Wednesday, February 23, 2011

Eataly - Asti

The shop:
Eataly in Asti arrived about a year ago and we have been a little disappointed in the scale of the shop compared to Eataly in Turin. The Turin installment of Eataly is a mega-store and the Eataly in Asti is a more the size of a service station convenience store. Selection is limited and seems to be mostly focused on gift items like luxury chocolate and expensive jars of preserved vegetables rather than the raw ingredients that a serious cook wants to see. Gone is the huge vegetable stand and the beautiful salumis you see in Turin, not to mention the fantastic butcher's counter and fish market. In Asti we are treated to a half dozen different types of vacuumed-packed cuts of meat, an equal number of salamis and no fresh fish. In Switzerland when a big grocery store puts in a tiny convenience store they call it Coop Pronto instead of Coop or Migrolino instead of Migro. Eataly Asti is a mere shadow of Turin.
The restaurants:
On the up-side, they do offer two restaurants at the location. A trattoria that is open for lunch and dinner and a more formal restaurant that is only open for dinner. We met friends Canan and Umberto for lunch so our only option was the trattoria.
The trattoria consists of two rooms, both are light, airy and unpretentious. Menus for both restaurants can be found here
For starters:
Umberto ordered the Energetica vegetariana (picture below) a salad with mixed leaf lettuce, tomato, carrot, corn, fennel, artichoke and pomegranate, which he seemed to enjoy very much.
Canan, Melanie and I ordered La battuta di Vitello de "La Granda", which is essentially steak tartar accompanied with a mache, tomato, fennel and carrot salad decorated with a balsamic glaze. The Granda is an association of stockbreeders from the region around Cuneo raising the Piemontese breed of cattle. (only in Italian). Eataly is among their selected retail network. They do not feed their animals food from animal origin nor food stored in a way that modifies their pH (ie no fermented food as the silomais (corn choped and kept under plastic to promote fermentation) and they promote phytotherapy and vaccination rather than traditional medicines. La Granda is the best Piemontese beef available. Granda is the Cuneo province. The dish was delicious. (thanks Umberto for this information)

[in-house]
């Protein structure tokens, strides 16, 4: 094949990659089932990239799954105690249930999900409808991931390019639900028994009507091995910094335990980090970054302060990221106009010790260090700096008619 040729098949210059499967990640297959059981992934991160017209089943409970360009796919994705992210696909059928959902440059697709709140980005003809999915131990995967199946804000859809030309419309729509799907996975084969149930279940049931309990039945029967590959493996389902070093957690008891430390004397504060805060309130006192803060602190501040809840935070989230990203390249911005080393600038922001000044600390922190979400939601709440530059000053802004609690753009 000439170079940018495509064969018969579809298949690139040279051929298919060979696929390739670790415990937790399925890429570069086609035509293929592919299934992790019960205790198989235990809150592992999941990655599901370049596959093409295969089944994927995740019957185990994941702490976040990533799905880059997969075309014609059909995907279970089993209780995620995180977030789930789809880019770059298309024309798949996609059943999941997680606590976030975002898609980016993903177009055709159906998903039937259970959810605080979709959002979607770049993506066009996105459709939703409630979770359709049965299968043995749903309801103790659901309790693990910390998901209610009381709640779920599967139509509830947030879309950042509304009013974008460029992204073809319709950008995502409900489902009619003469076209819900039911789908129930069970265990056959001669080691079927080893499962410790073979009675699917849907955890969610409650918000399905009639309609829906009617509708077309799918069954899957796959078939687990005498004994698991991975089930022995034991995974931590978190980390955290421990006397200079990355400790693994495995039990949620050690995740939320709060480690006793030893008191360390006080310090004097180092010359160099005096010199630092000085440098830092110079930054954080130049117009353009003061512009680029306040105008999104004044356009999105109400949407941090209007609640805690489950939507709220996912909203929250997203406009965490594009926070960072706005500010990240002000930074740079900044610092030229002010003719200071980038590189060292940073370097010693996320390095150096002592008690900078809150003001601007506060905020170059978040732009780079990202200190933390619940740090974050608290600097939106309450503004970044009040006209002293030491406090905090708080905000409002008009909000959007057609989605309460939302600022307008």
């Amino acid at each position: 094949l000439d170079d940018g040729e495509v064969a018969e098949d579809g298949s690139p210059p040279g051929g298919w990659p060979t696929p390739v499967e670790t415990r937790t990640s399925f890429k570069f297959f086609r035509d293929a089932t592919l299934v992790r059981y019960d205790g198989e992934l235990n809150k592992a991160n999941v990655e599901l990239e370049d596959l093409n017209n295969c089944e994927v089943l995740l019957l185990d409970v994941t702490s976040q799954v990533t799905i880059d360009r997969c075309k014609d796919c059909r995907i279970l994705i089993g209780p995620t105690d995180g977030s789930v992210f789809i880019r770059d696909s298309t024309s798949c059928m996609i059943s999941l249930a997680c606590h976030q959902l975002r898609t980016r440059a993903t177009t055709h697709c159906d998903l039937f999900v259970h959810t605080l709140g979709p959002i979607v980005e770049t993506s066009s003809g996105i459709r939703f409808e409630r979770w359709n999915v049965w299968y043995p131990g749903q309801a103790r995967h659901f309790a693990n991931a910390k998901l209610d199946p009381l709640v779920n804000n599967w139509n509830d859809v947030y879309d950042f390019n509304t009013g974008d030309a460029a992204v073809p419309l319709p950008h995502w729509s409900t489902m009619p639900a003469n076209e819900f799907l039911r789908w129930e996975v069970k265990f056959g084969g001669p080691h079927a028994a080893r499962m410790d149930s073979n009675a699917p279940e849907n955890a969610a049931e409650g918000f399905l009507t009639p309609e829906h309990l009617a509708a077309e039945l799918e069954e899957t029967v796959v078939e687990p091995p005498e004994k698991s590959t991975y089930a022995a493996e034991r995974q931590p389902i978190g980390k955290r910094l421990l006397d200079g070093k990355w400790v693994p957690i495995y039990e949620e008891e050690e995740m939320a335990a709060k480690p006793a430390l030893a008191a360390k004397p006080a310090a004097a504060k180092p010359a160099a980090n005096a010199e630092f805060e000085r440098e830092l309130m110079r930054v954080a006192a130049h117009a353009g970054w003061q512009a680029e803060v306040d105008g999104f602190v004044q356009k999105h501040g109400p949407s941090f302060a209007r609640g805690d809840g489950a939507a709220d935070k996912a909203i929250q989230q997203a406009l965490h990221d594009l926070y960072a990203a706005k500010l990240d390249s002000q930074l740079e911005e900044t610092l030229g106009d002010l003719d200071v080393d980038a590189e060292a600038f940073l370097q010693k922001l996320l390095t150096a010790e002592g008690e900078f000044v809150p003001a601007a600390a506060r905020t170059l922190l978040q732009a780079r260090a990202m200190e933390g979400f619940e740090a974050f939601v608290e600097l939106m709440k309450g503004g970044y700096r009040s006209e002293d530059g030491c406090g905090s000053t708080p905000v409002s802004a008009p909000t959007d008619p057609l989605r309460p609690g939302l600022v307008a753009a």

For the main course:
Canan ordered Faggottini ai carciofi al profumo di timo which turned out to be very under-cooked and was sent back after a "discussion" with the waitress. Apparently, she wanted us to believe that they are supposed to taste like flavorless little balls of hard dough!
Umberto really enjoyed his Agnolotti "Antignano prodotto tipico" alle erbe fini, which are small meat-filled ravioli made by a local company and available around the world at your nearest Eataly location.
Melanie and I had Filetto di Maile al pan speziato which turned out to be a piece of rather chewy pork coated in a non-descript, mushy, bread-crumb coating. There was a hint of Chinese five-spice in the sauce and I enjoyed the flavors but the presentation was weak because of the breading on the pork, a rather sad re-warmed baked potato and some dessicated aubergine.
The wine:
Eataly has a very good reputation for stocking good wine so we decided to opt for the house white and the house red. The wine list is viewable here.
We tried to order the house white but it was sold-out and they did not offer us a substitute, so we ordered a half-bottle of nondescript Gavi. I don't know how much it cost, there was no price listed.
The red was a Barbera Sfusa Cantina sociale Castelnuovo Belbo which was good but not remarkable. The pricing was curious however, 2€/glass, 4€/2.5dl, 5€/5dl and 6€/liter. Needless to say, we opted for the liter.

Just desserts:
The dessert selection was written on a chalkboard without prices. Melanie and I just had a coffee for dessert and Canan had creme brulée which was soupy and slightly curdled. (sorry, no picture) Umberto had coffee-flavored panna cotta which he thoroughly enjoyed.
Considering that the restaurant was only about 40% full, service was slow, mildly impersonal and we were disappointed that we had to debate the fagottini with the waitress. The total was 104 euros after we asked them to remove Canan's fagottini which was still calculated in. When we paid we asked the cashier to split the bill 50/50, which he did, but we were not given an itemised version of the bill, only told what to pay and then given a receipt for what we paid. We had no idea how everything tallied.

In summary:
Eataly prides itself on presenting exceptional quality food carefully prepared. We have eaten in Turin and it has always been a pleasure. Using the Turin model as a benchmark we were disappointed in our experience in Asti. It wasn't that bad but we had hoped for more.

Thank you to Canan and Umberto for taking  the pictures. (my camera's battery was dead)



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